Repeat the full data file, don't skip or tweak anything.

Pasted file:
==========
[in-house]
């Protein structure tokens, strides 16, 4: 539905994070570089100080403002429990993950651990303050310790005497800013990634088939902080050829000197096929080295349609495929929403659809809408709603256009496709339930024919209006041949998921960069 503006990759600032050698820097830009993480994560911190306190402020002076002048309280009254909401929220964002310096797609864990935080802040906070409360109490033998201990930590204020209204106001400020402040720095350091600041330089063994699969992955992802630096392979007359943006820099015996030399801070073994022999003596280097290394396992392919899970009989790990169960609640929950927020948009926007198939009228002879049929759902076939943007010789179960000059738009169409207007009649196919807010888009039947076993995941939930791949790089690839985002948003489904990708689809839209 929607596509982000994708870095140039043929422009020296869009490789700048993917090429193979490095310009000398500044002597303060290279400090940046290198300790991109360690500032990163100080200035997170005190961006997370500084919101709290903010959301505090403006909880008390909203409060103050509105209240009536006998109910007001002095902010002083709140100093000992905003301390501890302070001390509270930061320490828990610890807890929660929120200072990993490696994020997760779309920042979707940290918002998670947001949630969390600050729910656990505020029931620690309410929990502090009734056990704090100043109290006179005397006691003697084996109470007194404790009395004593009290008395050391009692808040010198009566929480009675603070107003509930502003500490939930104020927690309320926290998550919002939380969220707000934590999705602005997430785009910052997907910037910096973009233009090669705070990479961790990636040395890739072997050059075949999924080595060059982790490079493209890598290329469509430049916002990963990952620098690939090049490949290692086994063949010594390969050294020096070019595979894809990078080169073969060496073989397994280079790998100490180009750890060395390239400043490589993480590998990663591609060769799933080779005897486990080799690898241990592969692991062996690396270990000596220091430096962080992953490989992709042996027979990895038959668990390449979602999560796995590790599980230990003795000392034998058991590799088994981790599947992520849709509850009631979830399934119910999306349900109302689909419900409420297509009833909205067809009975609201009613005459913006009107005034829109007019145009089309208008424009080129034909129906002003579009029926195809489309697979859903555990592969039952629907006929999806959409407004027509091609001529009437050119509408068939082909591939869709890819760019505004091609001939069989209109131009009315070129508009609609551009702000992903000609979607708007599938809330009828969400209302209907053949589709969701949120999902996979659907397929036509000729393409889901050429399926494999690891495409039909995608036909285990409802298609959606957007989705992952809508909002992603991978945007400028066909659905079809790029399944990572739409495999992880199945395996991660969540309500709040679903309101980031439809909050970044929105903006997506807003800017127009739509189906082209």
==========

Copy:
[in-house]
């Protein structure tokens, strides 16, 4: 539905994070570089100080403002429990993950651990303050310790005497800013990634088939902080050829000197096929080295349609495929929403659809809408709603256009496709339930024919209006041949998921960069 503006990759600032050698820097830009993480994560911190306190402020002076002048309280009254909401929220964002310096797609864990935080802040906070409360109490033998201990930590204020209204106001400020402040720095350091600041330089063994699969992955992802630096392979007359943006820099015996030399801070073994022999003596280097290394396992392919899970009989790990169960609640929950927020948009926007198939009228002879049929759902076939943007010789179960000059738009169409207007009649196919807010888009039947076993995941939930791949790089690839985002948003489904990708689809839209 929607596509982000994708870095140039043929422009020296869009490789700048993917090429193979490095310009000398500044002597303060290279400090940046290198300790991109360690500032990163100080200035997170005190961006997370500084919101709290903010959301505090403006909880008390909203409060103050509105209240009536006998109910007001002095902010002083709140100093000992905003301390501890302070001390509270930061320490828990610890807890929660929120200072990993490696994020997760779309920042979707940290918002998670947001949630969390600050729910656990505020029931620690309410929990502090009734056990704090100043109290006179005397006691003697084996109470007194404790009395004593009290008395050391009692808040010198009566929480009675603070107003509930502003500490939930104020927690309320926290998550919002939380969220707000934590999705602005997430785009910052997907910037910096973009233009090669705070990479961790990636040395890739072997050059075949999924080595060059982790490079493209890598290329469509430049916002990963990952620098690939090049490949290692086994063949010594390969050294020096070019595979894809990078080169073969060496073989397994280079790998100490180009750890060395390239400043490589993480590998990663591609060769799933080779005897486990080799690898241990592969692991062996690396270990000596220091430096962080992953490989992709042996027979990895038959668990390449979602999560796995590790599980230990003795000392034998058991590799088994981790599947992520849709509850009631979830399934119910999306349900109302689909419900409420297509009833909205067809009975609201009613005459913006009107005034829109007019145009089309208008424009080129034909129906002003579009029926195809489309697979859903555990592969039952629907006929999806959409407004027509091609001529009437050119509408068939082909591939869709890819760019505004091609001939069989209109131009009315070129508009609609551009702000992903000609979607708007599938809330009828969400209302209907053949589709969701949120999902996979659907397929036509000729393409889901050429399926494999690891495409039909995608036909285990409802298609959606957007989705992952809508909002992603991978945007400028066909659905079809790029399944990572739409495999992880199945395996991660969540309500709040679903309101980031439809909050970044929105903006997506807003800017127009739509189906082209």